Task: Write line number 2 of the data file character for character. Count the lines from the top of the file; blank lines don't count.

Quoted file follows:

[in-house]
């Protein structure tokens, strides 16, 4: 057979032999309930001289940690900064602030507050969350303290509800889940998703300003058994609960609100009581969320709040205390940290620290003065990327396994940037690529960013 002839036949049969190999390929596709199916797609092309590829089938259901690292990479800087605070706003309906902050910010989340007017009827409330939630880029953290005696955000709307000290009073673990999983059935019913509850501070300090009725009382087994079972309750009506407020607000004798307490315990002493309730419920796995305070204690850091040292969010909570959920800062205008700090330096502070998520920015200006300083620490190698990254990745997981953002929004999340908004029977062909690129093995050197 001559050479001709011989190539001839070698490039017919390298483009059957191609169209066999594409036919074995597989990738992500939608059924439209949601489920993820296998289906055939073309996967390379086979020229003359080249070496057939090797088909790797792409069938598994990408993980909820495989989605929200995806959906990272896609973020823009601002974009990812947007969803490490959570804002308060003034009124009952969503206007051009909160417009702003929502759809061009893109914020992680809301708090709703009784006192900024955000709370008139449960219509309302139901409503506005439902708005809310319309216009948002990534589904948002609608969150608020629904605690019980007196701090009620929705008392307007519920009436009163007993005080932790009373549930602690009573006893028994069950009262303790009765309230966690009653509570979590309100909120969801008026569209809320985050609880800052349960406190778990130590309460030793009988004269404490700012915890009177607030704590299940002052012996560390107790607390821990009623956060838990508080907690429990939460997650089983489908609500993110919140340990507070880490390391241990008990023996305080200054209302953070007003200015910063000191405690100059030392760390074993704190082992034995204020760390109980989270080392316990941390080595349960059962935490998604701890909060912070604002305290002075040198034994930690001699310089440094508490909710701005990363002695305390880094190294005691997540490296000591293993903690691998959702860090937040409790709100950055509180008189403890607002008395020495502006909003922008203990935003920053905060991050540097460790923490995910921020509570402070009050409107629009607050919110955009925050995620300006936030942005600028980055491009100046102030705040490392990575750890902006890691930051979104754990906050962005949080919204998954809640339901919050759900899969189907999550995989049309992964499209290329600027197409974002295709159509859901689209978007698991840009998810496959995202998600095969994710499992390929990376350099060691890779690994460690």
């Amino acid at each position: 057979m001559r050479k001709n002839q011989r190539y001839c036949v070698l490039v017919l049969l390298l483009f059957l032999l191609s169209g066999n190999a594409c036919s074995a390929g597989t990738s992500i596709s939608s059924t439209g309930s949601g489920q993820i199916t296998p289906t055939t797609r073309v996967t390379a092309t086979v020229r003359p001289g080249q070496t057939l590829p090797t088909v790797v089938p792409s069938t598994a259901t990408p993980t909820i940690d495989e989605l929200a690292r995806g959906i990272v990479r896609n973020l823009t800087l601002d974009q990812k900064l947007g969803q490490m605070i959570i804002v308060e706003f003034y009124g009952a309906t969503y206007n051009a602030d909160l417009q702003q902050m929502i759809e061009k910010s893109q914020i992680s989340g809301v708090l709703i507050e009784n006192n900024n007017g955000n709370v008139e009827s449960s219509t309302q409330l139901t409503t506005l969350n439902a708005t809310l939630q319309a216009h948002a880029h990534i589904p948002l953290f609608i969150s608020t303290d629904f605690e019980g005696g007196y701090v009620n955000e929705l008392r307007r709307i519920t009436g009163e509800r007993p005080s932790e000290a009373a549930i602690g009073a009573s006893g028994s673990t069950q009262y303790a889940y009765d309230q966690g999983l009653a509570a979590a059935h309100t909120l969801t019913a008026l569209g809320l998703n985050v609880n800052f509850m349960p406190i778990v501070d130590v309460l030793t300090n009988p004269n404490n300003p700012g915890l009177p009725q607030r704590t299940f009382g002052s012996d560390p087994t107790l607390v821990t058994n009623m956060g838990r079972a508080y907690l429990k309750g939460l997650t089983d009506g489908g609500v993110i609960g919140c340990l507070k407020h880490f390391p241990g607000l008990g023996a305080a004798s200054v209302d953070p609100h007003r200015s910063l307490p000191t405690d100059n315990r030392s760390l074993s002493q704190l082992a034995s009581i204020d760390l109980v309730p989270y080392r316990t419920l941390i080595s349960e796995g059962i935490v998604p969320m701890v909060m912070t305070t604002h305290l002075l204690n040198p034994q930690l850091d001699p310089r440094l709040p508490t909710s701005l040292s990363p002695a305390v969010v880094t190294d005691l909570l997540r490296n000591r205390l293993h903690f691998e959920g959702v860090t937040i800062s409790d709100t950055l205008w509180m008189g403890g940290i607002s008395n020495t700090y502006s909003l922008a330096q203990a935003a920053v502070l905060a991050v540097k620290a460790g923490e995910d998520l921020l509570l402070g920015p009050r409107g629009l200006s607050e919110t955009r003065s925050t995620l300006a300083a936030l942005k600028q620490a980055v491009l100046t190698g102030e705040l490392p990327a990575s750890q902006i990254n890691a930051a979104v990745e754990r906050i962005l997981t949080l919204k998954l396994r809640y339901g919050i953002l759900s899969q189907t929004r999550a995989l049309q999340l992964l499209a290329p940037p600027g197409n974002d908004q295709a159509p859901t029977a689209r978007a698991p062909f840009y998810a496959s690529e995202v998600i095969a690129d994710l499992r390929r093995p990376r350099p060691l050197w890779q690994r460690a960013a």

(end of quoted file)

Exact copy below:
């Protein structure tokens, strides 16, 4: 057979032999309930001289940690900064602030507050969350303290509800889940998703300003058994609960609100009581969320709040205390940290620290003065990327396994940037690529960013 002839036949049969190999390929596709199916797609092309590829089938259901690292990479800087605070706003309906902050910010989340007017009827409330939630880029953290005696955000709307000290009073673990999983059935019913509850501070300090009725009382087994079972309750009506407020607000004798307490315990002493309730419920796995305070204690850091040292969010909570959920800062205008700090330096502070998520920015200006300083620490190698990254990745997981953002929004999340908004029977062909690129093995050197 001559050479001709011989190539001839070698490039017919390298483009059957191609169209066999594409036919074995597989990738992500939608059924439209949601489920993820296998289906055939073309996967390379086979020229003359080249070496057939090797088909790797792409069938598994990408993980909820495989989605929200995806959906990272896609973020823009601002974009990812947007969803490490959570804002308060003034009124009952969503206007051009909160417009702003929502759809061009893109914020992680809301708090709703009784006192900024955000709370008139449960219509309302139901409503506005439902708005809310319309216009948002990534589904948002609608969150608020629904605690019980007196701090009620929705008392307007519920009436009163007993005080932790009373549930602690009573006893028994069950009262303790009765309230966690009653509570979590309100909120969801008026569209809320985050609880800052349960406190778990130590309460030793009988004269404490700012915890009177607030704590299940002052012996560390107790607390821990009623956060838990508080907690429990939460997650089983489908609500993110919140340990507070880490390391241990008990023996305080200054209302953070007003200015910063000191405690100059030392760390074993704190082992034995204020760390109980989270080392316990941390080595349960059962935490998604701890909060912070604002305290002075040198034994930690001699310089440094508490909710701005990363002695305390880094190294005691997540490296000591293993903690691998959702860090937040409790709100950055509180008189403890607002008395020495502006909003922008203990935003920053905060991050540097460790923490995910921020509570402070009050409107629009607050919110955009925050995620300006936030942005600028980055491009100046102030705040490392990575750890902006890691930051979104754990906050962005949080919204998954809640339901919050759900899969189907999550995989049309992964499209290329600027197409974002295709159509859901689209978007698991840009998810496959995202998600095969994710499992390929990376350099060691890779690994460690």